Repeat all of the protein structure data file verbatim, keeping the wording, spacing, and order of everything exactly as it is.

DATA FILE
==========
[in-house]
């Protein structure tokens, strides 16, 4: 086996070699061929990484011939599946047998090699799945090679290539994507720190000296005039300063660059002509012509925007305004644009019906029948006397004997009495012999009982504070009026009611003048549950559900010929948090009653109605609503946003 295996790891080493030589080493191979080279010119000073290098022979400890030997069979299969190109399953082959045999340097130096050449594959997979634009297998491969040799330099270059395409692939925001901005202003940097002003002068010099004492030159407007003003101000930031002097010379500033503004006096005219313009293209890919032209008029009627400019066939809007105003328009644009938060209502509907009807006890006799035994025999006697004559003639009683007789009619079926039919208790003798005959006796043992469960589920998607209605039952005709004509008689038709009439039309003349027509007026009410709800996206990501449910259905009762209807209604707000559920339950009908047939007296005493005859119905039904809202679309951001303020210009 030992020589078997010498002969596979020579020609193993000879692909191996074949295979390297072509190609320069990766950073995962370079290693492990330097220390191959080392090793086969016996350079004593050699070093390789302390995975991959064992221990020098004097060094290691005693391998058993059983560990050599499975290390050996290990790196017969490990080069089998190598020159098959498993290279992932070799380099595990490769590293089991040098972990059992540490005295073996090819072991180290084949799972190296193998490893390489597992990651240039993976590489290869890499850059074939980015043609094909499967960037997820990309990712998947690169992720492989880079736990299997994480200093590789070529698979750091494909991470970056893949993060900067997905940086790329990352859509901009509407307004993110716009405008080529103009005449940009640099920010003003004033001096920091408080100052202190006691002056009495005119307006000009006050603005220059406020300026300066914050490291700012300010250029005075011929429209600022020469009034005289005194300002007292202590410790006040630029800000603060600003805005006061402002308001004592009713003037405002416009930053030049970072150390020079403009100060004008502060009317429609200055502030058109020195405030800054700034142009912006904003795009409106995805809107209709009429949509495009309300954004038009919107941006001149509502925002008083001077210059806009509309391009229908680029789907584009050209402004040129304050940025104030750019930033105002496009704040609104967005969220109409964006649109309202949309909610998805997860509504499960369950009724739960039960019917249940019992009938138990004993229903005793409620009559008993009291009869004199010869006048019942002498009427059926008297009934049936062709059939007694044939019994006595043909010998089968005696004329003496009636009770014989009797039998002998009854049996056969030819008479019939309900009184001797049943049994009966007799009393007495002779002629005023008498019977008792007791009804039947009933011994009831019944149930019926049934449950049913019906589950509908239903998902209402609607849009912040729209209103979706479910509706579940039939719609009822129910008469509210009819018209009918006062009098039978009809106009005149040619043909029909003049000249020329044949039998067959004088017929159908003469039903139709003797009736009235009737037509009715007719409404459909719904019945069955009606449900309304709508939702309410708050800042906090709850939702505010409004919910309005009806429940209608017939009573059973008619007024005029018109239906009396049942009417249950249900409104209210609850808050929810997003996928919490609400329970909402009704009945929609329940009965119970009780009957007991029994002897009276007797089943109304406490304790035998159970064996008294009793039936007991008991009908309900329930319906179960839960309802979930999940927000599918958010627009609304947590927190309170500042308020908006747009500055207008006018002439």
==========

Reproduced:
[in-house]
């Protein structure tokens, strides 16, 4: 086996070699061929990484011939599946047998090699799945090679290539994507720190000296005039300063660059002509012509925007305004644009019906029948006397004997009495012999009982504070009026009611003048549950559900010929948090009653109605609503946003 295996790891080493030589080493191979080279010119000073290098022979400890030997069979299969190109399953082959045999340097130096050449594959997979634009297998491969040799330099270059395409692939925001901005202003940097002003002068010099004492030159407007003003101000930031002097010379500033503004006096005219313009293209890919032209008029009627400019066939809007105003328009644009938060209502509907009807006890006799035994025999006697004559003639009683007789009619079926039919208790003798005959006796043992469960589920998607209605039952005709004509008689038709009439039309003349027509007026009410709800996206990501449910259905009762209807209604707000559920339950009908047939007296005493005859119905039904809202679309951001303020210009 030992020589078997010498002969596979020579020609193993000879692909191996074949295979390297072509190609320069990766950073995962370079290693492990330097220390191959080392090793086969016996350079004593050699070093390789302390995975991959064992221990020098004097060094290691005693391998058993059983560990050599499975290390050996290990790196017969490990080069089998190598020159098959498993290279992932070799380099595990490769590293089991040098972990059992540490005295073996090819072991180290084949799972190296193998490893390489597992990651240039993976590489290869890499850059074939980015043609094909499967960037997820990309990712998947690169992720492989880079736990299997994480200093590789070529698979750091494909991470970056893949993060900067997905940086790329990352859509901009509407307004993110716009405008080529103009005449940009640099920010003003004033001096920091408080100052202190006691002056009495005119307006000009006050603005220059406020300026300066914050490291700012300010250029005075011929429209600022020469009034005289005194300002007292202590410790006040630029800000603060600003805005006061402002308001004592009713003037405002416009930053030049970072150390020079403009100060004008502060009317429609200055502030058109020195405030800054700034142009912006904003795009409106995805809107209709009429949509495009309300954004038009919107941006001149509502925002008083001077210059806009509309391009229908680029789907584009050209402004040129304050940025104030750019930033105002496009704040609104967005969220109409964006649109309202949309909610998805997860509504499960369950009724739960039960019917249940019992009938138990004993229903005793409620009559008993009291009869004199010869006048019942002498009427059926008297009934049936062709059939007694044939019994006595043909010998089968005696004329003496009636009770014989009797039998002998009854049996056969030819008479019939309900009184001797049943049994009966007799009393007495002779002629005023008498019977008792007791009804039947009933011994009831019944149930019926049934449950049913019906589950509908239903998902209402609607849009912040729209209103979706479910509706579940039939719609009822129910008469509210009819018209009918006062009098039978009809106009005149040619043909029909003049000249020329044949039998067959004088017929159908003469039903139709003797009736009235009737037509009715007719409404459909719904019945069955009606449900309304709508939702309410708050800042906090709850939702505010409004919910309005009806429940209608017939009573059973008619007024005029018109239906009396049942009417249950249900409104209210609850808050929810997003996928919490609400329970909402009704009945929609329940009965119970009780009957007991029994002897009276007797089943109304406490304790035998159970064996008294009793039936007991008991009908309900329930319906179960839960309802979930999940927000599918958010627009609304947590927190309170500042308020908006747009500055207008006018002439």